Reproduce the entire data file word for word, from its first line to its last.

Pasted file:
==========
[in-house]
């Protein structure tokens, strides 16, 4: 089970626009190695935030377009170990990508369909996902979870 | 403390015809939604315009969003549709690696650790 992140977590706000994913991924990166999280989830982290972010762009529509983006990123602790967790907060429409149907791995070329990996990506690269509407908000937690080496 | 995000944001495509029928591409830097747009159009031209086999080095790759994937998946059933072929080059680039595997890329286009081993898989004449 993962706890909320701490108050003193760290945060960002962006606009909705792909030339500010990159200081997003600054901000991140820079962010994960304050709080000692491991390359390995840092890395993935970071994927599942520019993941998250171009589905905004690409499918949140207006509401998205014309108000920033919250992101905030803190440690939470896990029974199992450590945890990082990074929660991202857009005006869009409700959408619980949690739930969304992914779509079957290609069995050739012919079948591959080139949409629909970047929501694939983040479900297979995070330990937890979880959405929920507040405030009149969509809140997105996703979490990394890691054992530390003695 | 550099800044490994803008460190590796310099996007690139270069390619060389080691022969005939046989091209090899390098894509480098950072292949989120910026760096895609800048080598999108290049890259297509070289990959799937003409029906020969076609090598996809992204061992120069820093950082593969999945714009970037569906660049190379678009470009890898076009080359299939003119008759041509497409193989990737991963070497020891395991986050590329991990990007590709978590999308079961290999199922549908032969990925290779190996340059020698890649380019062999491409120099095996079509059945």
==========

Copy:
[in-house]
């Protein structure tokens, strides 16, 4: 089970626009190695935030377009170990990508369909996902979870 | 403390015809939604315009969003549709690696650790 992140977590706000994913991924990166999280989830982290972010762009529509983006990123602790967790907060429409149907791995070329990996990506690269509407908000937690080496 | 995000944001495509029928591409830097747009159009031209086999080095790759994937998946059933072929080059680039595997890329286009081993898989004449 993962706890909320701490108050003193760290945060960002962006606009909705792909030339500010990159200081997003600054901000991140820079962010994960304050709080000692491991390359390995840092890395993935970071994927599942520019993941998250171009589905905004690409499918949140207006509401998205014309108000920033919250992101905030803190440690939470896990029974199992450590945890990082990074929660991202857009005006869009409700959408619980949690739930969304992914779509079957290609069995050739012919079948591959080139949409629909970047929501694939983040479900297979995070330990937890979880959405929920507040405030009149969509809140997105996703979490990394890691054992530390003695 | 550099800044490994803008460190590796310099996007690139270069390619060389080691022969005939046989091209090899390098894509480098950072292949989120910026760096895609800048080598999108290049890259297509070289990959799937003409029906020969076609090598996809992204061992120069820093950082593969999945714009970037569906660049190379678009470009890898076009080359299939003119008759041509497409193989990737991963070497020891395991986050590329991990990007590709978590999308079961290999199922549908032969990925290779190996340059020698890649380019062999491409120099095996079509059945």